Anonymous transactions in South Korea are banned!

The South Korean government has announced that will ban anonymous crypto currency transactions this week. At the same time, the Southeast Asian government is warning that Bitcoin bubble will burst. Crypto critical attitude of South Korea is exacerbated by a new one. Since last year, the government has tried to steer the crypto-boom in order to curb the exploding user activity.

The South Korean legislators have looked closely and want to continue to turn on the regulative screws. After the country’s government announced in December that it wanted to keep minors from using crypto currencies about future registration obligations, it is confirming this course this week.

According to the South Korean news agency in Yonhap, Hong Nam-Ki, the country’s policy-coordinator, announced after a cabinet consultation on Thursday, Dec. 28, to ban domestic anonymous crypto transactions.

The government can not let the “abnormal situation of speculation continue unhindered,” Hong said.

In the future, all domestic transactions, account withdrawal and account deposits should only be possible with registered identity-verified user accounts.

Although a corresponding bill is not yet available at this time, possible regulations are currently conceivable. For example, the law might require financial providers to insist on know-your-customer policies. In such a case, for example, users of crypto currencies would have to identify and register with banks and stock exchanges as described by Hong before doing their business.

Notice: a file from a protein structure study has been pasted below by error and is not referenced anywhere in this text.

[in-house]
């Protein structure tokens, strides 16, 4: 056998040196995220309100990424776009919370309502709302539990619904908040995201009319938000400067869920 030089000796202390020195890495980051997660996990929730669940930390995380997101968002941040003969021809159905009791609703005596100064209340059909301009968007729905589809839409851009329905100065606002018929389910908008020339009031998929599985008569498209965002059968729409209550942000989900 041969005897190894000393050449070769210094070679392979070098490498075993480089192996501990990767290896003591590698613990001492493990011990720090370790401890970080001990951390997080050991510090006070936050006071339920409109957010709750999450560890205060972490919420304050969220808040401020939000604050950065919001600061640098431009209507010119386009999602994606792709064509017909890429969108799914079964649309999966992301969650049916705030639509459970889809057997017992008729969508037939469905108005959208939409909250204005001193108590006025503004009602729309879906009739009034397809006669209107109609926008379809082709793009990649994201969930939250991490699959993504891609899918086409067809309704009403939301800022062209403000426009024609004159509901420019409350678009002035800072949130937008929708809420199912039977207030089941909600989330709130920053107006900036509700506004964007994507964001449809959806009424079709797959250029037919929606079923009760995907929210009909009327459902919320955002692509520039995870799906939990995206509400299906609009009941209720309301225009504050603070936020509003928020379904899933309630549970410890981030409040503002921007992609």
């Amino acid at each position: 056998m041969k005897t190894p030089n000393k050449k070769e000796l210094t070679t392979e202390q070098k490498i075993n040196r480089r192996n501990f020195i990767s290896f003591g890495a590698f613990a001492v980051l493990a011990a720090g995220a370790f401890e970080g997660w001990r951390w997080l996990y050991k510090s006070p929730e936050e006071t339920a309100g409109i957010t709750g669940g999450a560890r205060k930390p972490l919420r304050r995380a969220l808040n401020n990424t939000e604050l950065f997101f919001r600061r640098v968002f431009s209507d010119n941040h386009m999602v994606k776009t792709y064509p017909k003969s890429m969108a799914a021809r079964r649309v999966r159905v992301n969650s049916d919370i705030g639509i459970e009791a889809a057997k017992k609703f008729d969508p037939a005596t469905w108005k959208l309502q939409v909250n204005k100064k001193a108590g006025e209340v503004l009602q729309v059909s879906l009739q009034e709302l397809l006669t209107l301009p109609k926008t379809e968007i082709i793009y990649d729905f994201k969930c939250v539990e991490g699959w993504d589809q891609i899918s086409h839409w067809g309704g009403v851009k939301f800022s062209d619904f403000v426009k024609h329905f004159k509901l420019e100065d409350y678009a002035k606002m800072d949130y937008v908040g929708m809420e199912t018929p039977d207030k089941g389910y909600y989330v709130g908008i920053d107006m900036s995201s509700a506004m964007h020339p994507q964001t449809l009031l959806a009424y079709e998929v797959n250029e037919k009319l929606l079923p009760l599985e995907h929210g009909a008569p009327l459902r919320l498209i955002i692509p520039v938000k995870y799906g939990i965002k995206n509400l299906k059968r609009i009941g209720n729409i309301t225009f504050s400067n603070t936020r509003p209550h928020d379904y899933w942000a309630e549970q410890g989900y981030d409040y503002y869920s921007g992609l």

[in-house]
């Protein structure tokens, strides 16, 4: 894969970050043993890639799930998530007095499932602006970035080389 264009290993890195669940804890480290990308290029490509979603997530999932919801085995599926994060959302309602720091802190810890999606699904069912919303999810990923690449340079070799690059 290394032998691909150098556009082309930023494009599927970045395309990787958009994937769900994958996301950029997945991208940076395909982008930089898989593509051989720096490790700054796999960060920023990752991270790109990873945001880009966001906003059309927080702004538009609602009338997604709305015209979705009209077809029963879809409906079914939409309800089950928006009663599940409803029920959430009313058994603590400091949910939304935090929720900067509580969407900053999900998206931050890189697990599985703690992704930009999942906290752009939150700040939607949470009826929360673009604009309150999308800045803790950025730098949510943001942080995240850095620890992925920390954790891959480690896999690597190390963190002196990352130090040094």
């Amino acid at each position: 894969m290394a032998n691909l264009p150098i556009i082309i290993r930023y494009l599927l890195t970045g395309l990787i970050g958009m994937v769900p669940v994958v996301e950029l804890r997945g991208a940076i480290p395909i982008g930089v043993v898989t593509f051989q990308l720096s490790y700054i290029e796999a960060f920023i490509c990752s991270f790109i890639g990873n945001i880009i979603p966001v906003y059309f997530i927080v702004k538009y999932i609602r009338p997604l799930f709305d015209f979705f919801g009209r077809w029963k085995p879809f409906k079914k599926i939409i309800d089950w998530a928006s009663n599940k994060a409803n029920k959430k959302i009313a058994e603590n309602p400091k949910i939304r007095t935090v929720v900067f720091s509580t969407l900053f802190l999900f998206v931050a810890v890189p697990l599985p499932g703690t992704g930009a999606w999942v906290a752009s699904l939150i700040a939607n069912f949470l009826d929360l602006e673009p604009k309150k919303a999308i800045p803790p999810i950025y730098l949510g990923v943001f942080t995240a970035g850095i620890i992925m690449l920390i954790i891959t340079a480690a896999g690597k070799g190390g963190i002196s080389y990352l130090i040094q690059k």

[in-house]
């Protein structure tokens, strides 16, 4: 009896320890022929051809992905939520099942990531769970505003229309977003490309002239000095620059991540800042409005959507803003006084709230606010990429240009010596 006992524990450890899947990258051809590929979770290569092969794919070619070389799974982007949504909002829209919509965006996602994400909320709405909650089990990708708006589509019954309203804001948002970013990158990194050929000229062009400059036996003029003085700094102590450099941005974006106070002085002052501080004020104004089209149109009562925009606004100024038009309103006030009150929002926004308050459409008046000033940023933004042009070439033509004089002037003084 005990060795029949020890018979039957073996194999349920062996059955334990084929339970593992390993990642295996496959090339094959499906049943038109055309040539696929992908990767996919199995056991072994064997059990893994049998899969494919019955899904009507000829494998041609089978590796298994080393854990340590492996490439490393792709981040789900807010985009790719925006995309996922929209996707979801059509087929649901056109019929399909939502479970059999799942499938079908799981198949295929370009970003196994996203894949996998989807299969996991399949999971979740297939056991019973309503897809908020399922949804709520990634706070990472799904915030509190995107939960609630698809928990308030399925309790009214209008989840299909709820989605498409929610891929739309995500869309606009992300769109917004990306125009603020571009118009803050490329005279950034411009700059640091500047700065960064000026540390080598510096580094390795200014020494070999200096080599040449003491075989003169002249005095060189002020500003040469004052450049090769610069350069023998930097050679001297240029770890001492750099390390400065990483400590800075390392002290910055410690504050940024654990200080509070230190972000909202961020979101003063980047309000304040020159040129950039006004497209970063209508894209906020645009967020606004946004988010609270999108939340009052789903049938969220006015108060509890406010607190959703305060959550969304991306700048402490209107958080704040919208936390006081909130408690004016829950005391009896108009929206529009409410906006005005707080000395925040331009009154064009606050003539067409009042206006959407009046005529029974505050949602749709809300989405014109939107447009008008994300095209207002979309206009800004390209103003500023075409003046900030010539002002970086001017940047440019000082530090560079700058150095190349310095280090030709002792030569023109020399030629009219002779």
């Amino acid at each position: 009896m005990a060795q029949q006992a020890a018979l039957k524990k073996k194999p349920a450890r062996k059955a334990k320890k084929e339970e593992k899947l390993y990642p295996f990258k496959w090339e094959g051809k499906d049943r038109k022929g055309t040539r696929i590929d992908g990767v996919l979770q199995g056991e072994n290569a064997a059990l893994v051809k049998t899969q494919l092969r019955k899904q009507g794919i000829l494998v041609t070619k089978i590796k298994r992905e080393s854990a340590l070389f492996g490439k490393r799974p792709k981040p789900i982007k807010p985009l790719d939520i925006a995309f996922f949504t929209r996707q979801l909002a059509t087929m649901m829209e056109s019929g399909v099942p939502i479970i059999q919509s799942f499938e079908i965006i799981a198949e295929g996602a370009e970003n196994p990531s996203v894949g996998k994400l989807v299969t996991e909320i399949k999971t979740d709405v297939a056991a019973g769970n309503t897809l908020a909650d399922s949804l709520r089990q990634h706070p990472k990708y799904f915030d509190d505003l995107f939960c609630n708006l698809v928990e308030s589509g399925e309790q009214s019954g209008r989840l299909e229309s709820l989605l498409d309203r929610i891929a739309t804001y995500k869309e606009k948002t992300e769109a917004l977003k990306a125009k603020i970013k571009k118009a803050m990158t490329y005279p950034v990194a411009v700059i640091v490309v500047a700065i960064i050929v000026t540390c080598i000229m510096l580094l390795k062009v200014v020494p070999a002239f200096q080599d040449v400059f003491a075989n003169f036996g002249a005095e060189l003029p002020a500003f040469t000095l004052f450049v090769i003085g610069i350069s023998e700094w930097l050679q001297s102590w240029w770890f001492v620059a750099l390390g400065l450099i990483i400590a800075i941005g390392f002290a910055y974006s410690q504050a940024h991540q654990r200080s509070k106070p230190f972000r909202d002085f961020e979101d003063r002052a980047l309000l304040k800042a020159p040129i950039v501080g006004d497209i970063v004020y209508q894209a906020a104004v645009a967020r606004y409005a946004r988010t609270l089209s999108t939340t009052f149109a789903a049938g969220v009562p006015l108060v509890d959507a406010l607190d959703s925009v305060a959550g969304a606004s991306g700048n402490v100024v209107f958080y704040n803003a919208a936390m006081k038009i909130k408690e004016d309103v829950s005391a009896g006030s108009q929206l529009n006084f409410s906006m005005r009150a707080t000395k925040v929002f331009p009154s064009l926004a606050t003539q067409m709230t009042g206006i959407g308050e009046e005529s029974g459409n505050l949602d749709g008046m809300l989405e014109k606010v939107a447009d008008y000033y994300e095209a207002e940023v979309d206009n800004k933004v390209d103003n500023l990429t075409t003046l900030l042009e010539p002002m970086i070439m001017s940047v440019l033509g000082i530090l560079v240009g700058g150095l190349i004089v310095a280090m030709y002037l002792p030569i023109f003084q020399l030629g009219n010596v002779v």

Shortly before Hong’s statements, Governor Choe Heung-Sik, who is responsible for FSS’s local financial regulator, expressed similar criticism about crypto currencies. He warned journalists about near end of Bitcoin on Thursday.

In the future, all domestic transactions, account withdrawal and account deposits should only be possible with registered identity-verified user accounts.

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Although a corresponding bill is not yet available at this time, possible regulations are currently conceivable. For example, the law might require financial providers to insist on know-your-customer policies. In such a case, for example, users of crypto currencies would have to identify and register with banks and stock exchanges as described by Hong before doing their business.

Shortly before Hong’s statements, Governor Choe Heung-Sik, who is responsible for FSS’s local financial regulator, expressed similar criticism about crypto currencies. He warned journalists about a near end of Bitcoin on Thursday.

“I bet the Bitcoin bubble will burst,”

This is the opinion of the former university professor and current FSS director.

These sounds are not new from the ranks of the South Korean government. Rather, this has been driving for weeks an increasingly intense course of containment against crypto currencies.

While their popularity is flourishing as an alternative means of payment, and has arrived in the mainstream like no other country, the South Korean government surrounding Prime Minister Lee Nak-Yeon is decidedly critical.

So she had announced in mid-December, to curb the public enthusiasm. Appropriate measures, in addition to the abovementioned crypto ban on minors, should be the taxation of investment returns. Likewise, the government had already cracked down on the ban on ICOs and is currently planning a ban on crypto derivatives, as they are currently establishing on the American stock exchanges.

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